Backup power for your home
5kW Inverter with one 5kW battery pack. The system will provide uninterrupted power during load-shedding and automatically recharge the battery when power is restored.
The Solar Ready system consists of a single inverter and battery pack that provides power to plug and light points in a standard flatlet or small home. This system provides automatic and instant switchover when the utility power drops. The system is used as a power backup solution that provides uninterrupted power to the load. This system can be expanded in the future making it ideal as a starter pack.
x1 5kW hybrid inverter with x2 MPPT inputs and battery connection.
x1 5kWh Lithium battery with built-in BMS and communications module.
Included in Package
- Installation of the solar inverter and battery in a convenient place, usually the garage or kitchen.
- Electrical wiring between the main distribution board and the inverter.
- Along with the electrical wiring, an additional Inverter DB is installed close to the inverter that houses the input and output breaker with a changeover switch.
- Along with the installation of the inverter, training and a full demonstration of the system is provided on the day of installation.
- Once the installation is completed, a Certificate of Compliance (COC) is provided which can be used to register the system with your insurance.
The system will function as an off-grid backup power solution. Simply put, it will provide power when the utility supply fails. Power is discharged from the battery and used by the plug and light circuits in the home when there is no utility power or during loadshedding.
Frequently Asked Questions
Not all the power in the battery is usable. The battery will switch off at 10% to protect it from being over-discharged. This is a safety feature to ensure that the battery isn’t damaged by an over discharge situation. That said it is also a good idea to set the inverter to disconnect from the load when the battery reaches 15% State of Charge. This will allow the battery to keep the inverter on until solar or the utility supply return to charge the battery.
A batteries discharge time is determined by how quickly it’s being discharged. This means that a high load will discharge it faster and small load will allow it to last longer. To put it into perspective, the battery as about 4.7kWh usable capacity. If you don’t use things like a kettle, heardrier or any appliance that useses a high amount of power, you can expect the battery to last between 15 and 20 hours at 200W – 300W of load. If you make normal use of the battery, you can expect the battery to last anything between 5 – 10 hours.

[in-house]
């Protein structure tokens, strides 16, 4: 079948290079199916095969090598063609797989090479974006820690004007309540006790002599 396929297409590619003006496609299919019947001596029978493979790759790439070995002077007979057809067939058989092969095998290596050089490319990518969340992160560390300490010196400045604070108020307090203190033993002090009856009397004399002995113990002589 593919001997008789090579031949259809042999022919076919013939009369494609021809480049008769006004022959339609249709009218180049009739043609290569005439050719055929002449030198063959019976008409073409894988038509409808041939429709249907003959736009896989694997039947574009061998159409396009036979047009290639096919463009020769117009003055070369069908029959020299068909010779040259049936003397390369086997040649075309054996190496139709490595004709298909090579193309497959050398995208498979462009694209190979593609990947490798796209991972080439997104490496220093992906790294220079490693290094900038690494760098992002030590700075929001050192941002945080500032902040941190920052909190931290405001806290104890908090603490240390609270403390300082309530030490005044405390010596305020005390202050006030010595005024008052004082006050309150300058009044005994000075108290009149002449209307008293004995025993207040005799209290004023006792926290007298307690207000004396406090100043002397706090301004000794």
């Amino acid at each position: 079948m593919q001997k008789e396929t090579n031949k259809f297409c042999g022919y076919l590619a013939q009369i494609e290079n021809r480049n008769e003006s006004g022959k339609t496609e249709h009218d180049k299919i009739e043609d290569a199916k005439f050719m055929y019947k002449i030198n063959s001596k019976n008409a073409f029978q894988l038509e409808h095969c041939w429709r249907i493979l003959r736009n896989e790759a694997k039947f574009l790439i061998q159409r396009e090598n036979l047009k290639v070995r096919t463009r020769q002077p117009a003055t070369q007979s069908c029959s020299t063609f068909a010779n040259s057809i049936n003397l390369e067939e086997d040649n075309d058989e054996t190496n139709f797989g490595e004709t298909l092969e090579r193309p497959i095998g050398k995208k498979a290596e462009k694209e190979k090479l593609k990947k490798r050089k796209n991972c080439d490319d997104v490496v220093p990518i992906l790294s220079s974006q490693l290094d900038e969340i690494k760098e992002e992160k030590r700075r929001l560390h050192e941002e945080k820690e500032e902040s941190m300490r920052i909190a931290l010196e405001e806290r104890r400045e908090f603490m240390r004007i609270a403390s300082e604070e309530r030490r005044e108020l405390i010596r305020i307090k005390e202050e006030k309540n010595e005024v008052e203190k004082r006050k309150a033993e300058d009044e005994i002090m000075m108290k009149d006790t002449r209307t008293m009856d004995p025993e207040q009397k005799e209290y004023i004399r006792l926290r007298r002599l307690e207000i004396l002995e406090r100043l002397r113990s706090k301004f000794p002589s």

The battery can be charged from two sources at the same time. Charging the battery from the grid is usually set to 15A or 720W as opposed to charging from solar where there is no limit apart from the battery’s maximum charge limit.
To put the charge rate into perspective. – If the battery is at 50% State of Charge or SOC it will require 2500Wh to be charged back into the battery. When charging from the grid at 720W, it will take roughly 3.5 hours to recharge the battery. When charging from solar power it charges the battery from an empty state in a little over 2 hours. This being the case means it’s much better to charge batteries from solar as opposed to grid power for two reasons.
1. Charging from the grid is slower and you end up paying for the power charged to the battery.
2. Solar charging is faster and the power generated from the panels is at no cost.
Most batteries carry a duty cycle of 6000 cycles. A cycle is defined as a discharge down to 5% or 10% and recharges back to 100%.
In reality, no one would ever use a battery in this manner so normally you’ll only discharge the battery down to 30% or 40%. This extends the life span of the battery to possibly 7000 cycles or even 9000 cycles.
In comparison, if you cycle the battery once a day, every day, then 6000 cycles amount to a little over 16 years. 9000 Cycles is a little over 24years.
We generally make use of Tier 1 solar panels which is the highest quality panel available for new installations. What this means is that different manufacturers will produce the same quality panel with the same specification. Generally, a Tier 1 solar panel has linear degradation of 25 – 30 years.
This means the panel loses 20% of its original generating capacity over 25-30 years of use.
Solar PV systems generally require minimal maintenance. Periodic cleaning of the panels to remove dirt or debris will boost their efficiency and power production. Dirty panels could cause some cells to become faulty due to reverse polarity if a cell is covered by dirt while the rest of the panel is producing normally. The time between cleaning depends on the environment where the panels are installed. An environment like a farm may cause panels to become dirty much faster due to dirt roads and diesel vehicles operating in the area. Urban environments cause panels to become dirty less quickly but monthly checks will give an indication of visible dirt on the panel surfaces. An efficiency check on the inverter by a professional may also indicate lower-than-normal power production due to dirty panels.
Annual system checks are also required to ensure the system operates normally. Fans and filters on the inverters must be cleaned to prevent heat buildup. Wiring and connectors are also checked while DC combiners have fuses that could protect the system and panels from overloads.
Yes, solar panels will produce electricity on cloudy days, but their output will be reduced. They don’t require direct sunlight to generate electricity but perform best when there is no obstruction between the sun and the panel.